When it comes to grabbing a bite to eat, the international space station is living up to its first name.
It's a veritable food court of international cuisine, observed new resident Nicole Stott, an American astronaut who will stay aboard the space station until November.
Stott said she found that for different meals she could sample foods from various parts of the world: U.S., Canada, Japan, Europe and Russia.
"I think you can find something for anyone," Stott said in a Friday night news conference by the 13 members of the joint crews of the space shuttle Discovery and space station. Stott is moving into the space station, after getting a ride on the shuttle.
Stott and her fellow astronauts addressed reporters through a video link hours after a piece of space junk sped safely by the two spacecraft. NASA had been monitoring the situation but decided it was unlikely to be a problem, and the old rocket part passed Friday morning as the astronauts slept.
In past years, astronauts have complained about the poor taste and variety of food in space. Astronaut Norm Thagard, the first American to fly on the Russian space station Mir, bemoaned jellied perch and borscht in his diet and lost a considerable amount of weight.
Now the international aspect of the space station — those on board are from the U.S., Canada, Sweden, Russia and Germany — is a selling point. Even though there is no Japanese astronaut on board now — one just recently left — there is Japanese food, Stott said.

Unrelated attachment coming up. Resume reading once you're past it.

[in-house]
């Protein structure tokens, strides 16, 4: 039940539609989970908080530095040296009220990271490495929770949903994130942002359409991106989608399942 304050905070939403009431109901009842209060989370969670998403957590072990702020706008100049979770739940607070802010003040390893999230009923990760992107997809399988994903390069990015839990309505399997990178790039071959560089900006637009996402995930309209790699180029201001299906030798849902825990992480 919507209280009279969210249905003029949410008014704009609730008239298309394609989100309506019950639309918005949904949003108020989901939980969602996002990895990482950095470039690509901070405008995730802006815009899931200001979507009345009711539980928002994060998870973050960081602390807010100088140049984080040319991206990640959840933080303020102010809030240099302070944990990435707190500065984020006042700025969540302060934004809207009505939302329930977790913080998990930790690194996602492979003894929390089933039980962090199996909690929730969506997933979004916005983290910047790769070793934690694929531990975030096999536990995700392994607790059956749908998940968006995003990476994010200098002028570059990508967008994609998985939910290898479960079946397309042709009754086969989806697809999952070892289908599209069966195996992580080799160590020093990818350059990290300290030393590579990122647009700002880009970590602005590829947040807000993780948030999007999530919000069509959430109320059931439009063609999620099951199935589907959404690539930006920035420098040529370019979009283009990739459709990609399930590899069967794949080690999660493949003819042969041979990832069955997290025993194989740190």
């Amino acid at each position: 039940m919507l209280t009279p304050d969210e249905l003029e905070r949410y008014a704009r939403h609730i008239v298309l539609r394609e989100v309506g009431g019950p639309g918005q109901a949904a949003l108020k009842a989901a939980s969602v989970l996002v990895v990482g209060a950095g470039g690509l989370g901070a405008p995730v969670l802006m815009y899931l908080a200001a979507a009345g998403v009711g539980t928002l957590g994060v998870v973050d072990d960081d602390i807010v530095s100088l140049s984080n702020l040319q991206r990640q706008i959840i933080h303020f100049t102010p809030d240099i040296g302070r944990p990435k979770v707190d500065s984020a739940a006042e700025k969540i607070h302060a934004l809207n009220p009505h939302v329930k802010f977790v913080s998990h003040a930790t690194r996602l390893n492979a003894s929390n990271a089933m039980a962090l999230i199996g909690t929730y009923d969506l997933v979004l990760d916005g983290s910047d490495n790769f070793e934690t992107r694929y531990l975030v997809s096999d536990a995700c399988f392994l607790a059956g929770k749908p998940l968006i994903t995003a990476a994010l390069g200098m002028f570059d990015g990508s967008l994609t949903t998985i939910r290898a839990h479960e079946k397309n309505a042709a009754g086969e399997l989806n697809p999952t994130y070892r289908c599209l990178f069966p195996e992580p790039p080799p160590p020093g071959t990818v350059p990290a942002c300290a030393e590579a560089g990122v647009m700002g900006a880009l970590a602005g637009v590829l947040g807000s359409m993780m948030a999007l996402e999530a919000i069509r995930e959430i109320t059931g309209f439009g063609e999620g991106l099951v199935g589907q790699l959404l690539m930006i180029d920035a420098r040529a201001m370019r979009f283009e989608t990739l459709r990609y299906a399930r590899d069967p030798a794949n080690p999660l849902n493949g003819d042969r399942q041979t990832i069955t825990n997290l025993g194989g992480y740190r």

Discovery astronaut Christer Fugelsang said said he wishes he had as much variety on Earth.
"It works for the best for everyone. I wish we could do the same on Earth," said Fugelsang, who is from Sweden.
Astronauts spoke in English, Spanish, French, Norwegian and Swedish during the press conference.
So far astronauts have made two spacewalks to do maintenance and installation on the space station with one more spacewalk scheduled for late Saturday afternoon.
Discovery astronaut Danny Olivas, who is doing all three spacewalks, said the key is not to get too cocky since the first two went well.
"The challenge is really to not lose the eyes on the goal," Olivas said. "Two behind us doesn't mean that the third one isn't going to be as much or even more of a challenge."
Astronaut Tim Kopra of the United States has been on board the space station since July and will come home with Discovery when it undocks on Tuesday.
"I'm really going to miss this place," Kopra said. "This place exceeded anything I thought it would be like."
Still, Kopra said he was looking forward to seeing his wife and two children again. And one other thing he's looking forward to back on Earth, despite the fine food amenities in the international space station: "a sip of beer."